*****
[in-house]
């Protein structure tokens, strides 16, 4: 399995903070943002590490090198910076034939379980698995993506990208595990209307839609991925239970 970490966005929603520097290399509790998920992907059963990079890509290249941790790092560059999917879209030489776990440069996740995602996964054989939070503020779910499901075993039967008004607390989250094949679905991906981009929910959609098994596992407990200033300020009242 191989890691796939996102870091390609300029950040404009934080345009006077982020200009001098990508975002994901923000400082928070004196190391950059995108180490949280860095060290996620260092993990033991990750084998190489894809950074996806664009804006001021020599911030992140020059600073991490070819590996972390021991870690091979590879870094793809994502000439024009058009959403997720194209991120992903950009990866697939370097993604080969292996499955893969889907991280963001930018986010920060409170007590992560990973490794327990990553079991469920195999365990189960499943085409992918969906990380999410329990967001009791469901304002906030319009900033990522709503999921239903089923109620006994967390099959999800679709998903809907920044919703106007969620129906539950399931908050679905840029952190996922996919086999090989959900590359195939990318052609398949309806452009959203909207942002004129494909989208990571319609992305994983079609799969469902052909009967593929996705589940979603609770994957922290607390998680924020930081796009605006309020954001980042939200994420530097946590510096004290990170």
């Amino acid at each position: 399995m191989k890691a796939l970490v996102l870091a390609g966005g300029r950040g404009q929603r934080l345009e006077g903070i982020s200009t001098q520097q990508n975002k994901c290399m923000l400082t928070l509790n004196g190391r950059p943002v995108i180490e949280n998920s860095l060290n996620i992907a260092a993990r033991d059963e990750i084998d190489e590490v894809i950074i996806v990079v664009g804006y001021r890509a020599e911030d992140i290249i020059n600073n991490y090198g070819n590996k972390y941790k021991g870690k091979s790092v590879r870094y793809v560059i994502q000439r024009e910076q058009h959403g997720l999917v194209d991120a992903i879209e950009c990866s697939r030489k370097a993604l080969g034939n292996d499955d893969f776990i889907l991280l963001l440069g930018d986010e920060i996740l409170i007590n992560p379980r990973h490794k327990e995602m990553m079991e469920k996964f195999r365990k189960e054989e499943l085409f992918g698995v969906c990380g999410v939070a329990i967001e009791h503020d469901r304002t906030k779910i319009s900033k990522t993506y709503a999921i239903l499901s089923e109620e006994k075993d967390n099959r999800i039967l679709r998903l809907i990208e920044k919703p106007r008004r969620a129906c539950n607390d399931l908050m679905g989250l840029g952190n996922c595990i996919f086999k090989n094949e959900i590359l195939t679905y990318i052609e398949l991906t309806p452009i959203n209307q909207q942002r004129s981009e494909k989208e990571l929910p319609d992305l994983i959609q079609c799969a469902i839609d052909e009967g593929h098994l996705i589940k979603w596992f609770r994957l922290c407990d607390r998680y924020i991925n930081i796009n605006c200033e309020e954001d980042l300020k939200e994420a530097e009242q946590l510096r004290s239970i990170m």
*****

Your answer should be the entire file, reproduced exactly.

[in-house]
């Protein structure tokens, strides 16, 4: 399995903070943002590490090198910076034939379980698995993506990208595990209307839609991925239970 970490966005929603520097290399509790998920992907059963990079890509290249941790790092560059999917879209030489776990440069996740995602996964054989939070503020779910499901075993039967008004607390989250094949679905991906981009929910959609098994596992407990200033300020009242 191989890691796939996102870091390609300029950040404009934080345009006077982020200009001098990508975002994901923000400082928070004196190391950059995108180490949280860095060290996620260092993990033991990750084998190489894809950074996806664009804006001021020599911030992140020059600073991490070819590996972390021991870690091979590879870094793809994502000439024009058009959403997720194209991120992903950009990866697939370097993604080969292996499955893969889907991280963001930018986010920060409170007590992560990973490794327990990553079991469920195999365990189960499943085409992918969906990380999410329990967001009791469901304002906030319009900033990522709503999921239903089923109620006994967390099959999800679709998903809907920044919703106007969620129906539950399931908050679905840029952190996922996919086999090989959900590359195939990318052609398949309806452009959203909207942002004129494909989208990571319609992305994983079609799969469902052909009967593929996705589940979603609770994957922290607390998680924020930081796009605006309020954001980042939200994420530097946590510096004290990170």
């Amino acid at each position: 399995m191989k890691a796939l970490v996102l870091a390609g966005g300029r950040g404009q929603r934080l345009e006077g903070i982020s200009t001098q520097q990508n975002k994901c290399m923000l400082t928070l509790n004196g190391r950059p943002v995108i180490e949280n998920s860095l060290n996620i992907a260092a993990r033991d059963e990750i084998d190489e590490v894809i950074i996806v990079v664009g804006y001021r890509a020599e911030d992140i290249i020059n600073n991490y090198g070819n590996k972390y941790k021991g870690k091979s790092v590879r870094y793809v560059i994502q000439r024009e910076q058009h959403g997720l999917v194209d991120a992903i879209e950009c990866s697939r030489k370097a993604l080969g034939n292996d499955d893969f776990i889907l991280l963001l440069g930018d986010e920060i996740l409170i007590n992560p379980r990973h490794k327990e995602m990553m079991e469920k996964f195999r365990k189960e054989e499943l085409f992918g698995v969906c990380g999410v939070a329990i967001e009791h503020d469901r304002t906030k779910i319009s900033k990522t993506y709503a999921i239903l499901s089923e109620e006994k075993d967390n099959r999800i039967l679709r998903l809907i990208e920044k919703p106007r008004r969620a129906c539950n607390d399931l908050m679905g989250l840029g952190n996922c595990i996919f086999k090989n094949e959900i590359l195939t679905y990318i052609e398949l991906t309806p452009i959203n209307q909207q942002r004129s981009e494909k989208e990571l929910p319609d992305l994983i959609q079609c799969a469902i839609d052909e009967g593929h098994l996705i589940k979603w596992f609770r994957l922290c407990d607390r998680y924020i991925n930081i796009n605006c200033e309020e954001d980042l300020k939200e994420a530097e009242q946590l510096r004290s239970i990170m």